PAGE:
Sorting out the federal Conservative leadership competition, with its 14 candidates, is bit like trying to unscramble an omelet. It would be simpler if, instead of a secret, preferential ballot weighted to give each of the 338 ridings an equal number of votes, the party had opted for an old-style brokered convention.
The opposition parties worked themselves into a fair lather last week when Parliament was informed that it had cost taxpayers $127,000 for Prime Minister Justin Trudeau and his family to vacation in the Bahamas at Christmas.
“Completely outrageous,” snapped NDP leader Thomas Mulcair.
“When did the prime minister forget that it's his job to serve Canadians and not the other way around?” demanded Blaine Calkins, a Conservative from Alberta.
THE First Minister’s announcement that the SNP Government intends to seek a section 30 order to hold a second independence referendum contained within it a few hints about the key messages of a future Yes campaign.
When communities debate the opening of a new casino, the discussion typically begins with questions about the economic impact. Proponents of casinos argue that gambling revenue will aid municipal budgets, the casino will employ many people, and increases in tourism will develop the overall economy. Casino opponents typically counter by refuting claims of a tourism impact. They then highlight the potential for increases in problem-gambling rates, which will have a negative impact on young families and their children while placing strain on local social-support systems.
No one ever said running a government is easy. Far from it. These days, in Canada and many other countries, the task is made infinitely more difficult and perilous by the mess in Donald Trump’s Washington.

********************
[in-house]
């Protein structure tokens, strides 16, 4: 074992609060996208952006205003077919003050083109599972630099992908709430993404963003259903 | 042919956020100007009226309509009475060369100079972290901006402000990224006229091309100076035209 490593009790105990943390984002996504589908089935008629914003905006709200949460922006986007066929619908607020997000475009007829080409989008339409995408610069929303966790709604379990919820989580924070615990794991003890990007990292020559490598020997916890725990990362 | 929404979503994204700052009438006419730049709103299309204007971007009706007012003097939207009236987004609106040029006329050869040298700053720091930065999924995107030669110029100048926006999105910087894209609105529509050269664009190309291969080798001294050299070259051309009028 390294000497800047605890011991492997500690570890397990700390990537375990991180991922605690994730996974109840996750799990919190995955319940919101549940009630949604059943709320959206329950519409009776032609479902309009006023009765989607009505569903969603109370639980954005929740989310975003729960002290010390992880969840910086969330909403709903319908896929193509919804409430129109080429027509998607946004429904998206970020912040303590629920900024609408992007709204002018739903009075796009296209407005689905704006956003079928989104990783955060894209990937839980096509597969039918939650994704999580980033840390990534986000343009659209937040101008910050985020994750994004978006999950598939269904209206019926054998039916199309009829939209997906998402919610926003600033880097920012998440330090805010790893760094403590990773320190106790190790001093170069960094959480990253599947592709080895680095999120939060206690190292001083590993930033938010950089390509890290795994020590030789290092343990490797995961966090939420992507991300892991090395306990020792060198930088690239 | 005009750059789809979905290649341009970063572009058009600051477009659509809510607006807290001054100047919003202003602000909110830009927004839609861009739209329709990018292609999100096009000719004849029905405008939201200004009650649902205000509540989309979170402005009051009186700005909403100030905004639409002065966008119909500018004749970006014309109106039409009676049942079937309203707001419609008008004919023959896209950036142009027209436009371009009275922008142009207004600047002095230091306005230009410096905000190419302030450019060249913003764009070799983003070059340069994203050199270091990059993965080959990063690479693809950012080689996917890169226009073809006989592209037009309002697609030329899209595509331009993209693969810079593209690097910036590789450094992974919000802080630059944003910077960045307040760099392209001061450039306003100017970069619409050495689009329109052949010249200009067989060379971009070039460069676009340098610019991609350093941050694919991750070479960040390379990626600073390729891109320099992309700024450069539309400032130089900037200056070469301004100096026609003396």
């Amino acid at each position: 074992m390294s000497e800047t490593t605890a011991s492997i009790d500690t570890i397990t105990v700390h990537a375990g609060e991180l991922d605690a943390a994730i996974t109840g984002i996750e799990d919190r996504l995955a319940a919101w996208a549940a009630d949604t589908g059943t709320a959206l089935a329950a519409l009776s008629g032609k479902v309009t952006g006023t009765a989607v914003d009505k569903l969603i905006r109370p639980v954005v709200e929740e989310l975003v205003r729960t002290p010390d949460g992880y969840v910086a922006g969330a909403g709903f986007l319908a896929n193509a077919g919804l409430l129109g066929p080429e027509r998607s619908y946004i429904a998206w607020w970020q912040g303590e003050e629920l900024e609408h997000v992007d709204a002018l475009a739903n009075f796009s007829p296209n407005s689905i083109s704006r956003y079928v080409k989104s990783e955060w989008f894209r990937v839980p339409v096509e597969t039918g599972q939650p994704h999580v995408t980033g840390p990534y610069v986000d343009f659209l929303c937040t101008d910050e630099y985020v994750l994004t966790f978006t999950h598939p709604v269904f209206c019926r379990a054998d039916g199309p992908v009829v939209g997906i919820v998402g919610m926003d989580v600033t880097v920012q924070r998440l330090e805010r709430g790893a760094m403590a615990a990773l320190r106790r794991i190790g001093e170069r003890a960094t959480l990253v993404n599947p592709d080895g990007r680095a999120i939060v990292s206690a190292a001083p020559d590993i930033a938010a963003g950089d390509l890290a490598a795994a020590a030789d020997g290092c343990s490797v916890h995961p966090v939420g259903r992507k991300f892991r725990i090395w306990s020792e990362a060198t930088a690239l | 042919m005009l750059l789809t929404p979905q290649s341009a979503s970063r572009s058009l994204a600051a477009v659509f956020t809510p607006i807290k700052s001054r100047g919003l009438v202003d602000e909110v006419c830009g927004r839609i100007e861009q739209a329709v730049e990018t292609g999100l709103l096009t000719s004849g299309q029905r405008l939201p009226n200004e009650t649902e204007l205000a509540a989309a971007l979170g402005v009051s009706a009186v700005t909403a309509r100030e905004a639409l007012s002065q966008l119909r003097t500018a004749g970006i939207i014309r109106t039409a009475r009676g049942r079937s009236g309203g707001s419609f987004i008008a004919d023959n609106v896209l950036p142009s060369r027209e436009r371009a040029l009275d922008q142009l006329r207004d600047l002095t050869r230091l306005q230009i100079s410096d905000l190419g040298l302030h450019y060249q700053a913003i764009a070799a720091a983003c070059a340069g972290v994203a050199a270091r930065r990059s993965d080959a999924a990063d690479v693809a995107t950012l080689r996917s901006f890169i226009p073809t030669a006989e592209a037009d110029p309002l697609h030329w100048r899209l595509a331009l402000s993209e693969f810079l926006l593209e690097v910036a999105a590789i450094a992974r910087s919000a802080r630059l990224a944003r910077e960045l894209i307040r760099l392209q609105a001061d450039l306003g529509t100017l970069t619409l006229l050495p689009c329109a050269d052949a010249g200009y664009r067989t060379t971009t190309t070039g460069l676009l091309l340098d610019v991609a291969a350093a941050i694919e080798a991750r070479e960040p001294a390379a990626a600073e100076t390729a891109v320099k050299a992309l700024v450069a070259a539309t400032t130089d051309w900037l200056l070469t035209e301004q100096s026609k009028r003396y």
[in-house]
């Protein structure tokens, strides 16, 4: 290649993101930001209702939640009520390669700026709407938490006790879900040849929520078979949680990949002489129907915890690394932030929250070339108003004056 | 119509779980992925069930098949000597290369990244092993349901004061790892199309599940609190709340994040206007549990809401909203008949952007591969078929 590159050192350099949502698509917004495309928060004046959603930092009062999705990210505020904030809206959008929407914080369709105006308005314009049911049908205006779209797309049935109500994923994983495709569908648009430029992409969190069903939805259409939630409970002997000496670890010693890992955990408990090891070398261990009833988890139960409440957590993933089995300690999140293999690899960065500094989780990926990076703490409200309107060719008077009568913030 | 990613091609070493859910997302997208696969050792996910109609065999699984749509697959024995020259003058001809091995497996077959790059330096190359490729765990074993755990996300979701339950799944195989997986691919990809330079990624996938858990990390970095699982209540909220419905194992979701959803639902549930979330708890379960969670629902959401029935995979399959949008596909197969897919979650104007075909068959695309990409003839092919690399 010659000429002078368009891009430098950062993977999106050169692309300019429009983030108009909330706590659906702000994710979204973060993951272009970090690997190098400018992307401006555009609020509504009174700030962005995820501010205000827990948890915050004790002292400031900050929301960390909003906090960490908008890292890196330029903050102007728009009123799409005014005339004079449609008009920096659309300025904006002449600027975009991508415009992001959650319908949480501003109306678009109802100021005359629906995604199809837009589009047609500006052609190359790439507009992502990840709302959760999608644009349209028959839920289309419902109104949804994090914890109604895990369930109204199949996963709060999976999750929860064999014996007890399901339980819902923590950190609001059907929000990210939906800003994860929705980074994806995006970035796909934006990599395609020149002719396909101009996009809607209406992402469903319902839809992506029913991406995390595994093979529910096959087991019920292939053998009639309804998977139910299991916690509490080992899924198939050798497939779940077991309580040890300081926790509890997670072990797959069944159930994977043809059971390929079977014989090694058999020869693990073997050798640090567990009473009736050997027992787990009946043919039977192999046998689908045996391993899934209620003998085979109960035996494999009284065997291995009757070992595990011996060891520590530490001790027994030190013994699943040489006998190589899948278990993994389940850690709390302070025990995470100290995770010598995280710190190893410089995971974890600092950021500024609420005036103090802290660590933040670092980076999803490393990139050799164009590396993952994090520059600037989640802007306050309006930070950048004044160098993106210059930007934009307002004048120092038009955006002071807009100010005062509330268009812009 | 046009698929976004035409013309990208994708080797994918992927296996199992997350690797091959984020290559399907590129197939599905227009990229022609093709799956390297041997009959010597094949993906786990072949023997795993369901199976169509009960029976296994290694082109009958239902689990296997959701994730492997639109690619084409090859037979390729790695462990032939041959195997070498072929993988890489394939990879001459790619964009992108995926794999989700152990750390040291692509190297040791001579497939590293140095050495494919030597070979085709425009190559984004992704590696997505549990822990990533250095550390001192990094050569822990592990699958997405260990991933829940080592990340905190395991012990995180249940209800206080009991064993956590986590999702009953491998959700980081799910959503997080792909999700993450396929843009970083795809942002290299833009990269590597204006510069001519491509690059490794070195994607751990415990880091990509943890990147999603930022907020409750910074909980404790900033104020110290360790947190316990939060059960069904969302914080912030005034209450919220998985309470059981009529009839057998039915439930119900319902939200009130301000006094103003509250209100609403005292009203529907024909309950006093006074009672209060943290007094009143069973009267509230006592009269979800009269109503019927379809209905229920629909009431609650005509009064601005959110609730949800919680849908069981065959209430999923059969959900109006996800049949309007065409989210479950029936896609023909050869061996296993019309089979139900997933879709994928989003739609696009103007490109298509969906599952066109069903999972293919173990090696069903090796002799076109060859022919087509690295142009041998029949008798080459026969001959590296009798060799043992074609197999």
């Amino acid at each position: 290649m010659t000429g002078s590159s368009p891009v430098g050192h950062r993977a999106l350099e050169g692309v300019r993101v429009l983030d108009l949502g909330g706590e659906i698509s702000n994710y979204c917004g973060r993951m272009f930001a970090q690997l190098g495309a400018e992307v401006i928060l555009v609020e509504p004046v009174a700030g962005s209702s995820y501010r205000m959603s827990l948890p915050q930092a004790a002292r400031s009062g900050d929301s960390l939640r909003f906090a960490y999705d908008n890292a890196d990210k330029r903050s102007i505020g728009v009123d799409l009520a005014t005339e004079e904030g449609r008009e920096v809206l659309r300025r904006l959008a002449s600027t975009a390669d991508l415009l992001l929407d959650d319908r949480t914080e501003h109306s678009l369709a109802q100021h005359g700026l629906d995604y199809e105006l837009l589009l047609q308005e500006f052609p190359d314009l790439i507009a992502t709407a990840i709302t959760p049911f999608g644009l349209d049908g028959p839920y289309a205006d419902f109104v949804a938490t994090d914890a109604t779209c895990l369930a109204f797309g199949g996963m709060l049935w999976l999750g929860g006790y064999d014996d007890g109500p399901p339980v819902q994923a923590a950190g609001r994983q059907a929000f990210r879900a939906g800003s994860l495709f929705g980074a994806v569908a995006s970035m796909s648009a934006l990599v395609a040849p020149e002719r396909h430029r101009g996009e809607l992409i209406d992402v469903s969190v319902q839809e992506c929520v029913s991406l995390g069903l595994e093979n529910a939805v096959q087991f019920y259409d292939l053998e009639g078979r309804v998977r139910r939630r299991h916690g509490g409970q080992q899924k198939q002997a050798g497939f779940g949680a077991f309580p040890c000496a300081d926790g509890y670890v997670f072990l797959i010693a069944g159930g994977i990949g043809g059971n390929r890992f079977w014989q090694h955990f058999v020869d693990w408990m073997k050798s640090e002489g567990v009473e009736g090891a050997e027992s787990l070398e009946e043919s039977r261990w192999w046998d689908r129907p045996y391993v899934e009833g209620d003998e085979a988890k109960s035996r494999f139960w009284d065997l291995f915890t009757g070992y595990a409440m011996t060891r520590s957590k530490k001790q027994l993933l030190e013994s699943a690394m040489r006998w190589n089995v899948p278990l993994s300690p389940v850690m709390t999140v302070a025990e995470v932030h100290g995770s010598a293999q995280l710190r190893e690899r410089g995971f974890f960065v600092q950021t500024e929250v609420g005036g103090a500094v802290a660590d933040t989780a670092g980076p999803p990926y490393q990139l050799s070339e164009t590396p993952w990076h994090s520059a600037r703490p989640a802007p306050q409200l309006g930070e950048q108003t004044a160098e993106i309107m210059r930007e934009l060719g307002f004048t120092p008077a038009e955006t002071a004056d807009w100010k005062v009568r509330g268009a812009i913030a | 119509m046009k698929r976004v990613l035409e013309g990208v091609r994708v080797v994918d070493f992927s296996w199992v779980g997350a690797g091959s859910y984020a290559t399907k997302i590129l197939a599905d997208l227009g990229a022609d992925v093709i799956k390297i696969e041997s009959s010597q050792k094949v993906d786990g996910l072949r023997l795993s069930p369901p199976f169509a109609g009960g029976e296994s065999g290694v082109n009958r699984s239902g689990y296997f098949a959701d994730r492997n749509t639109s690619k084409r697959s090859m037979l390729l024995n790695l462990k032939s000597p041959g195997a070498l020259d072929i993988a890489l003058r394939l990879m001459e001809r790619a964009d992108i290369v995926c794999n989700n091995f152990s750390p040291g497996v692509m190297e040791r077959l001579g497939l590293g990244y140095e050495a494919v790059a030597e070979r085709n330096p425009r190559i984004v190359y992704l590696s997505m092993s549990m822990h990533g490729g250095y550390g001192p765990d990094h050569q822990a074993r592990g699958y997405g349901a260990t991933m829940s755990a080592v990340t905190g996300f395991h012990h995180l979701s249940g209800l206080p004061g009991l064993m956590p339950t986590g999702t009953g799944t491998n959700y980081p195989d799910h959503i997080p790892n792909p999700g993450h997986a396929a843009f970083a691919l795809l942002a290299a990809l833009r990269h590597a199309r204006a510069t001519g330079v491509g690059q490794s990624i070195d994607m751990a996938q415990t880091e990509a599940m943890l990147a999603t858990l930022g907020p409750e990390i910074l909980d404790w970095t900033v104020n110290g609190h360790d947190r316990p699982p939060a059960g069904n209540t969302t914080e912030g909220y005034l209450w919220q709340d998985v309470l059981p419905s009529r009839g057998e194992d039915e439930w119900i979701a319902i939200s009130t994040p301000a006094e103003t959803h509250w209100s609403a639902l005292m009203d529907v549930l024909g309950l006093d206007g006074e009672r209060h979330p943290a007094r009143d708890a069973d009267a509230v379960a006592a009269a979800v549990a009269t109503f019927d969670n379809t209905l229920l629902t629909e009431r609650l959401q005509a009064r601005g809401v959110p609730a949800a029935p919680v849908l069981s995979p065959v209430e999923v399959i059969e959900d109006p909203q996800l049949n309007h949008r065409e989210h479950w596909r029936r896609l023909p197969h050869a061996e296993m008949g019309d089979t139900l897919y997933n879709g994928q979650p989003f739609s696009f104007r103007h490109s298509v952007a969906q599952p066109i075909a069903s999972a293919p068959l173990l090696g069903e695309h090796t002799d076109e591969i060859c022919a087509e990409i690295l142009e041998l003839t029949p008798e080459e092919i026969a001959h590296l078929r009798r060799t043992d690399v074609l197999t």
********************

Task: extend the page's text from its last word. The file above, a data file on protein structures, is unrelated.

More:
The U.S. capital has become a seething swamp ruled by conspiracy theorists, would-be power brokers and rank amateurs who haven’t the faintest idea of how to make a government work.
Watch British Columba.
The six-year-old provincial Liberal government of Premier Christy Clark meets the electorate on May 9, and the outcome is anyone’s guess.
B.C. elections are often isolated provincial phenomena with little impact beyond the mountains. This time, however, the outcome will resonate as far east as Ontario where another Liberal premier, Kathleen Wynne, is in even deeper trouble than Clark. A Clark victory would at least buoy depressed Liberal spirits in Ontario.
Today’s Conservative Party of Canada is not your grandmother’s Conservative Party. That much we know.
But what kind of party will it be going forward? The answer will be determined in large measure by the outcome of the current leadership race. Candidates have one month left to sell party memberships in this one-member, one-vote competition, followed by two more months of campaigning before the votes are counted on May 27.
Who among the mob of candidates (there are 14 of them at present) will emerge as leader in May?
“The press is the enemy” – Richard Nixon to Henry Kissinger, 1972
“[The media] is the enemy of the American people” – Donald Trump, on Twitter, Feb. 17, 2017
The highest purpose of a free press is to speak truth to power.
From time to time that purpose is challenged by demagogues and embattled political leaders, as it is now in Donald Trump’s America, and it was in the early 1970s.